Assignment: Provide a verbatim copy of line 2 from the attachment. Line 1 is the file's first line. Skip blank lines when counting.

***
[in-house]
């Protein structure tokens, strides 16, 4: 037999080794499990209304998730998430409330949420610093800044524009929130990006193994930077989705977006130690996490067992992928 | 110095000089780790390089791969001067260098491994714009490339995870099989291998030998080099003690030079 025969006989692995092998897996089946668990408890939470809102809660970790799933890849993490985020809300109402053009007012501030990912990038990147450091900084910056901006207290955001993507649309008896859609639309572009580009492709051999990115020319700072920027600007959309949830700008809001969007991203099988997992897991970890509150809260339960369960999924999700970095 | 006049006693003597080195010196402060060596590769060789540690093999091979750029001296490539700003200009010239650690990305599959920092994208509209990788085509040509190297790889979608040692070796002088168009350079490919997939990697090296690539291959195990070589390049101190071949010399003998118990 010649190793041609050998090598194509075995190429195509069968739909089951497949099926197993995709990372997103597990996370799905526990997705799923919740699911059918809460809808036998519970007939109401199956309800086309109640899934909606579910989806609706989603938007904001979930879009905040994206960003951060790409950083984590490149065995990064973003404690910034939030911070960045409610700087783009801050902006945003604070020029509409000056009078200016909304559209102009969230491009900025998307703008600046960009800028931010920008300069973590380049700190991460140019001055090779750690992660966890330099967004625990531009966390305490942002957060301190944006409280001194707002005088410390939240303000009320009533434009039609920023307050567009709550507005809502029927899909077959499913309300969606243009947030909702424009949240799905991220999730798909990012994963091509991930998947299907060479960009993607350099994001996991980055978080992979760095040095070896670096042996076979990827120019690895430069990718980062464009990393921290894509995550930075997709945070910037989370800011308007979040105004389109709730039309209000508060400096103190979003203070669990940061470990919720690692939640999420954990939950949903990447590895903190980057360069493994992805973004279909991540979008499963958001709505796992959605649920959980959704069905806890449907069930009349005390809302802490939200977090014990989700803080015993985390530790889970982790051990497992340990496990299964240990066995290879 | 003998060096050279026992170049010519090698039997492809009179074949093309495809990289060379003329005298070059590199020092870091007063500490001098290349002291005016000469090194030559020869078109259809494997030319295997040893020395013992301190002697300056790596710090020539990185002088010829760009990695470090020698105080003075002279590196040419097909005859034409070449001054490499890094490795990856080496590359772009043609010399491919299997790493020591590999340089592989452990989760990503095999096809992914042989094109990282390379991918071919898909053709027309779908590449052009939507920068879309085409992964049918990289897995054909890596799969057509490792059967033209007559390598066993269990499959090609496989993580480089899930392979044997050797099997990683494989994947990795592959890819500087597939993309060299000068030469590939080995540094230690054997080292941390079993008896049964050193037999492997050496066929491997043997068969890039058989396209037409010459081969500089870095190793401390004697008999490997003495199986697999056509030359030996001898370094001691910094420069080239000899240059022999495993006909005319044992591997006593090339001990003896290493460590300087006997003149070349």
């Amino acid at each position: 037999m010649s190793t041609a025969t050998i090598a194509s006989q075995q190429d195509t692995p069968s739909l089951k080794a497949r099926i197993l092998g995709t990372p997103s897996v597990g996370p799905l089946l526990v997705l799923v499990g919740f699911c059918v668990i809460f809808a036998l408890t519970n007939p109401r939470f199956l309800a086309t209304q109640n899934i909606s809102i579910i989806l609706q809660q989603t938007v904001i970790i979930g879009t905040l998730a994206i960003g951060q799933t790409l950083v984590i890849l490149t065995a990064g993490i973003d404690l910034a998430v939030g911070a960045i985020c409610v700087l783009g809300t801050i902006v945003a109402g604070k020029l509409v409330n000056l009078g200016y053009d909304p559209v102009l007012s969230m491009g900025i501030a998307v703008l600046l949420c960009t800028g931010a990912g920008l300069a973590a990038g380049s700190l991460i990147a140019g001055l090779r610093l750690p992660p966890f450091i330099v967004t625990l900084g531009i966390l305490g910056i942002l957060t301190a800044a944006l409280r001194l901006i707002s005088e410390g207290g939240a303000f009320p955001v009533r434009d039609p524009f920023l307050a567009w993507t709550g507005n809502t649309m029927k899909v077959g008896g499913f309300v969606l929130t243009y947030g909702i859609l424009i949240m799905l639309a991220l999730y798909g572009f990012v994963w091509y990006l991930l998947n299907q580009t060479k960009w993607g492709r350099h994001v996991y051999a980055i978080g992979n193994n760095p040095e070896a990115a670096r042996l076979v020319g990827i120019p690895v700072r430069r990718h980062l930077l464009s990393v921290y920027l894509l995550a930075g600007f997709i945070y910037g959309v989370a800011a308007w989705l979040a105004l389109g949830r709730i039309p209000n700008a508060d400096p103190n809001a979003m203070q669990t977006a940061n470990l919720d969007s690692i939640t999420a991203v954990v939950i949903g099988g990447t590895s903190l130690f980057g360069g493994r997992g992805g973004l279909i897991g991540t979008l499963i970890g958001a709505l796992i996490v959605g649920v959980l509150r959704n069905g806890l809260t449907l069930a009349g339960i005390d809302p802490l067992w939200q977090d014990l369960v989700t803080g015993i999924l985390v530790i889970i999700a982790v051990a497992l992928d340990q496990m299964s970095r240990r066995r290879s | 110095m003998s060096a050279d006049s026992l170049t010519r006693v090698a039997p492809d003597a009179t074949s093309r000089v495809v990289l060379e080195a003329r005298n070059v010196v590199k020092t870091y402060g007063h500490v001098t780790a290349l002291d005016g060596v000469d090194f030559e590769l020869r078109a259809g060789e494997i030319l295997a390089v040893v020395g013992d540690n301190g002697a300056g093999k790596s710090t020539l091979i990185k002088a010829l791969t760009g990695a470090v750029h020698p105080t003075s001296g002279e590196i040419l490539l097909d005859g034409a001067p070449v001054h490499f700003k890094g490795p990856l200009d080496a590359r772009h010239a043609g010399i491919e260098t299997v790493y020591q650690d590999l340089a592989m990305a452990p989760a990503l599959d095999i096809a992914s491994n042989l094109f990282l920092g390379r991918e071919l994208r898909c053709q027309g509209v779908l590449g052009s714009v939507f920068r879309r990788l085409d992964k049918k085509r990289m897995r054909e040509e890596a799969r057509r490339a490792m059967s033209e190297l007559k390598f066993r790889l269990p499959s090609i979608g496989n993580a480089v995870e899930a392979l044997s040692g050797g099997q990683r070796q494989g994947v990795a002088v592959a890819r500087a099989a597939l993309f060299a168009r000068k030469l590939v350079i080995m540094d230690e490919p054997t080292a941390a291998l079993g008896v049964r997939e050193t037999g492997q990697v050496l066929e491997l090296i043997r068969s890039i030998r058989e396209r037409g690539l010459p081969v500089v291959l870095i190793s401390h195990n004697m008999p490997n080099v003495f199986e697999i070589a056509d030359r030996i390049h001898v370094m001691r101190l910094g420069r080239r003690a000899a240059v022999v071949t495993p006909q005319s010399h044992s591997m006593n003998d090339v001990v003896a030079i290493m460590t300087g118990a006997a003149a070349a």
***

């Protein structure tokens, strides 16, 4: 037999080794499990209304998730998430409330949420610093800044524009929130990006193994930077989705977006130690996490067992992928 | 110095000089780790390089791969001067260098491994714009490339995870099989291998030998080099003690030079 025969006989692995092998897996089946668990408890939470809102809660970790799933890849993490985020809300109402053009007012501030990912990038990147450091900084910056901006207290955001993507649309008896859609639309572009580009492709051999990115020319700072920027600007959309949830700008809001969007991203099988997992897991970890509150809260339960369960999924999700970095 | 006049006693003597080195010196402060060596590769060789540690093999091979750029001296490539700003200009010239650690990305599959920092994208509209990788085509040509190297790889979608040692070796002088168009350079490919997939990697090296690539291959195990070589390049101190071949010399003998118990 010649190793041609050998090598194509075995190429195509069968739909089951497949099926197993995709990372997103597990996370799905526990997705799923919740699911059918809460809808036998519970007939109401199956309800086309109640899934909606579910989806609706989603938007904001979930879009905040994206960003951060790409950083984590490149065995990064973003404690910034939030911070960045409610700087783009801050902006945003604070020029509409000056009078200016909304559209102009969230491009900025998307703008600046960009800028931010920008300069973590380049700190991460140019001055090779750690992660966890330099967004625990531009966390305490942002957060301190944006409280001194707002005088410390939240303000009320009533434009039609920023307050567009709550507005809502029927899909077959499913309300969606243009947030909702424009949240799905991220999730798909990012994963091509991930998947299907060479960009993607350099994001996991980055978080992979760095040095070896670096042996076979990827120019690895430069990718980062464009990393921290894509995550930075997709945070910037989370800011308007979040105004389109709730039309209000508060400096103190979003203070669990940061470990919720690692939640999420954990939950949903990447590895903190980057360069493994992805973004279909991540979008499963958001709505796992959605649920959980959704069905806890449907069930009349005390809302802490939200977090014990989700803080015993985390530790889970982790051990497992340990496990299964240990066995290879 | 003998060096050279026992170049010519090698039997492809009179074949093309495809990289060379003329005298070059590199020092870091007063500490001098290349002291005016000469090194030559020869078109259809494997030319295997040893020395013992301190002697300056790596710090020539990185002088010829760009990695470090020698105080003075002279590196040419097909005859034409070449001054490499890094490795990856080496590359772009043609010399491919299997790493020591590999340089592989452990989760990503095999096809992914042989094109990282390379991918071919898909053709027309779908590449052009939507920068879309085409992964049918990289897995054909890596799969057509490792059967033209007559390598066993269990499959090609496989993580480089899930392979044997050797099997990683494989994947990795592959890819500087597939993309060299000068030469590939080995540094230690054997080292941390079993008896049964050193037999492997050496066929491997043997068969890039058989396209037409010459081969500089870095190793401390004697008999490997003495199986697999056509030359030996001898370094001691910094420069080239000899240059022999495993006909005319044992591997006593090339001990003896290493460590300087006997003149070349």